top of page
Learn about our team's ongoing projects.
The Prevention Policy Modeling Lab models the health impact, costs, and cost-effectiveness of infectious disease treatment and prevention programs in the United States. We work closely with collaborators in the National Center for HIV/AIDS, Viral Hepatitis, STD, and TB Prevention (NCHHSTP) at the Centers for Disease Control and Prevention to inform U.S. health policy and guide public health decision-making at national, state, and local levels. The models we build incorporate evidence-based prevention strategies, emphasize cross-cutting initiatives and produce results that can be operationalized within healthcare and other sectors.
Prevention Policy Modeling Lab
The ARCH ADEPTT trial studies tuberculosis preventative therapy (IPT) in HIV+ adults in Uganda who drink heavily. The study is meant to evaluate the risks and benefits of IPT within this population. A simulation model component will use results from the trial to simulate out effects at a population level.
The HEALing Communties Study (HCS) is a research study that is testing the impact of an integrated set of evidence-based practices across health care, behavioral health, justice, and other community-based settings to prevent and treat opioid misuse and opioid use disorder within highly affected communities. The findings from HCS will provide communities nationwide replicable best practices for prevention and treatment strategies.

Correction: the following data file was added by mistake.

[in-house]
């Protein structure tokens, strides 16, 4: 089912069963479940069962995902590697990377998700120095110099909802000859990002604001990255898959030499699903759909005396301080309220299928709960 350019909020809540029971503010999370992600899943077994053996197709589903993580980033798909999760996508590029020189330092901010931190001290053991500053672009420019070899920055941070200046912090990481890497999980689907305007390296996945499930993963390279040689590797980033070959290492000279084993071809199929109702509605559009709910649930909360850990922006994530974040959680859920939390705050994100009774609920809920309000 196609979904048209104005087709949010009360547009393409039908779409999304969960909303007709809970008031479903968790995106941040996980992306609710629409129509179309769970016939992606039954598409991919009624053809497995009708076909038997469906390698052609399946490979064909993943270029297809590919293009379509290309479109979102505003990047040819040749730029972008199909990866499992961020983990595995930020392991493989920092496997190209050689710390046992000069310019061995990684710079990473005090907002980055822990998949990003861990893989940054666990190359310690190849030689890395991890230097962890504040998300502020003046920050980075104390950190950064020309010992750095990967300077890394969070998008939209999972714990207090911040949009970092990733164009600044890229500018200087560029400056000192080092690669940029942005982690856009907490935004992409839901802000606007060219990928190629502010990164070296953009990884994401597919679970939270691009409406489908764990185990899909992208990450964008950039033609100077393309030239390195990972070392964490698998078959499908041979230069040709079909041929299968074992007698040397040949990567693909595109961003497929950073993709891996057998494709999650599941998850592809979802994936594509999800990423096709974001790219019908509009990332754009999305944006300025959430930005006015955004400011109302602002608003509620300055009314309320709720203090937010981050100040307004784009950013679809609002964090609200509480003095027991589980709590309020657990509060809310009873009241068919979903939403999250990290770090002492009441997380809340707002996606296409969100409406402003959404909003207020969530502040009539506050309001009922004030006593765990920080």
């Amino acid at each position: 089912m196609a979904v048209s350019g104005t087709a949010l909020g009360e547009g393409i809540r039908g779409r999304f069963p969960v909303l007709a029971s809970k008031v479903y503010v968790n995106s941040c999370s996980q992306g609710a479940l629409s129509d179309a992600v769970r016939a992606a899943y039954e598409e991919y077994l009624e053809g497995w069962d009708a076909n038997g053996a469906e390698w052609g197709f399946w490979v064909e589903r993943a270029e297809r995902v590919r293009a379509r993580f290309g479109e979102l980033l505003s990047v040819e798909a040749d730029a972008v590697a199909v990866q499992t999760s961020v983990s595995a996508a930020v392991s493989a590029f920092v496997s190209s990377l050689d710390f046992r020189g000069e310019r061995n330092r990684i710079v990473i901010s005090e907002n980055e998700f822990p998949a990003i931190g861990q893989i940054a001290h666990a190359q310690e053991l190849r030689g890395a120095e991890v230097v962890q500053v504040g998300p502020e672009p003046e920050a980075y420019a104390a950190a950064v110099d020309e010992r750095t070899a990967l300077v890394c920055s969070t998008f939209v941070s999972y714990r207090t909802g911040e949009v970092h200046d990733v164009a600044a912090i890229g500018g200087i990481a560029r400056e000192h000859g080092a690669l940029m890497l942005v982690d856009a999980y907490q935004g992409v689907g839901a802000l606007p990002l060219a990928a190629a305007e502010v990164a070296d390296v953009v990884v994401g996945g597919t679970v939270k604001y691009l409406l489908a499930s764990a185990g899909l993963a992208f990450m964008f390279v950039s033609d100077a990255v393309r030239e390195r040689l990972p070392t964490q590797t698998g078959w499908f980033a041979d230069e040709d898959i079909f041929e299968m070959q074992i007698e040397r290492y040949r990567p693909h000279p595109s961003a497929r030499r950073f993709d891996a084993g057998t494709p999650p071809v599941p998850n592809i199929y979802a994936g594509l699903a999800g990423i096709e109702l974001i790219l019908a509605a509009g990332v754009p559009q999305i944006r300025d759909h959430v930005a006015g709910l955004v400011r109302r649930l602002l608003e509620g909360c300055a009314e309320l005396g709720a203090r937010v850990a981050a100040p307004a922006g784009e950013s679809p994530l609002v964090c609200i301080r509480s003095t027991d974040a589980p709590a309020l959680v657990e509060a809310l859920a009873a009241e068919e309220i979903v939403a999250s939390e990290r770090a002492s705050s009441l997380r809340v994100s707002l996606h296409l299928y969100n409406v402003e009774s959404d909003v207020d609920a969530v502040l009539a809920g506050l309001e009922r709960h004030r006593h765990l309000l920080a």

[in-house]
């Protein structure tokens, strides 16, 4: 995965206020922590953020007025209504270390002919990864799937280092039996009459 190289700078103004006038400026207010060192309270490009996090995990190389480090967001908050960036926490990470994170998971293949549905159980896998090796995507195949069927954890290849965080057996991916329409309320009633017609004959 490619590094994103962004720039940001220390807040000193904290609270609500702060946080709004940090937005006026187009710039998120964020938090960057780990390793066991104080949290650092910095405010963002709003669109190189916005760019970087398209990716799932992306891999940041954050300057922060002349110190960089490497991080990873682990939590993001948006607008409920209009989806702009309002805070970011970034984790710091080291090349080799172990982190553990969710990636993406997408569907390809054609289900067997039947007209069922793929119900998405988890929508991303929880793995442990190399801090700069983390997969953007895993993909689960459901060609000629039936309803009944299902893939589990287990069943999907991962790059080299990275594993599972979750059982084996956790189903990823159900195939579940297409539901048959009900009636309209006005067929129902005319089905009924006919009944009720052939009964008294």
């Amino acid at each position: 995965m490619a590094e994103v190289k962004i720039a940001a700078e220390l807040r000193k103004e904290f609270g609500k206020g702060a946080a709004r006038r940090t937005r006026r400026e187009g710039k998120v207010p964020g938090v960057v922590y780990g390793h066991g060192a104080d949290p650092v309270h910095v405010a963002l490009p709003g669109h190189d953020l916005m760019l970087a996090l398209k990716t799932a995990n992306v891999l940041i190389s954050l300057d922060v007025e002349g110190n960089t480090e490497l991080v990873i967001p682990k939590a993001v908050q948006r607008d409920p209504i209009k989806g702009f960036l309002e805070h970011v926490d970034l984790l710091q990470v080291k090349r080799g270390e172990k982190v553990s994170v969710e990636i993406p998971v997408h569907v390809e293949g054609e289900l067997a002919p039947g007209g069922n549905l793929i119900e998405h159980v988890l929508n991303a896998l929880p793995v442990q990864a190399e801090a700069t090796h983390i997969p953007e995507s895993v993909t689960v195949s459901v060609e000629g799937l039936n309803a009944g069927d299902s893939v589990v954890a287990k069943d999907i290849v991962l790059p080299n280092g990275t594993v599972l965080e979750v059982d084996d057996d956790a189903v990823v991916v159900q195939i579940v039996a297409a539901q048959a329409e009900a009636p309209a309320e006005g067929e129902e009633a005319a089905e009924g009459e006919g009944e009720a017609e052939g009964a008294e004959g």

The HEP-CE (Hepatitis C Cost Effectiveness) model is a Monte-Carlo health state-transition model which simulates the spread and treatment of HCV in the United States. The model uses values and information derived from a variety of sources, including clinical data and relevant literature. HEP-CE is used to model the efficacy and cost-effectiveness of treatments, policies, and interventions aimed at controlling the HCV epidemic on a population-wide basis.
The RESPOND (Researching Effective Strategies to Prevent Opioid Death) model is a health state-transition model which simulates opioid use disorder in the state of Massachusetts. The RESPOND model is informed by a variety of literature and clinical data sources, both national and Massachusetts specific. RESPOND can be used to model the efficacy and cost-effectiveness of various interventions or policies aimed at reducing the opioid use epidemic.
bottom of page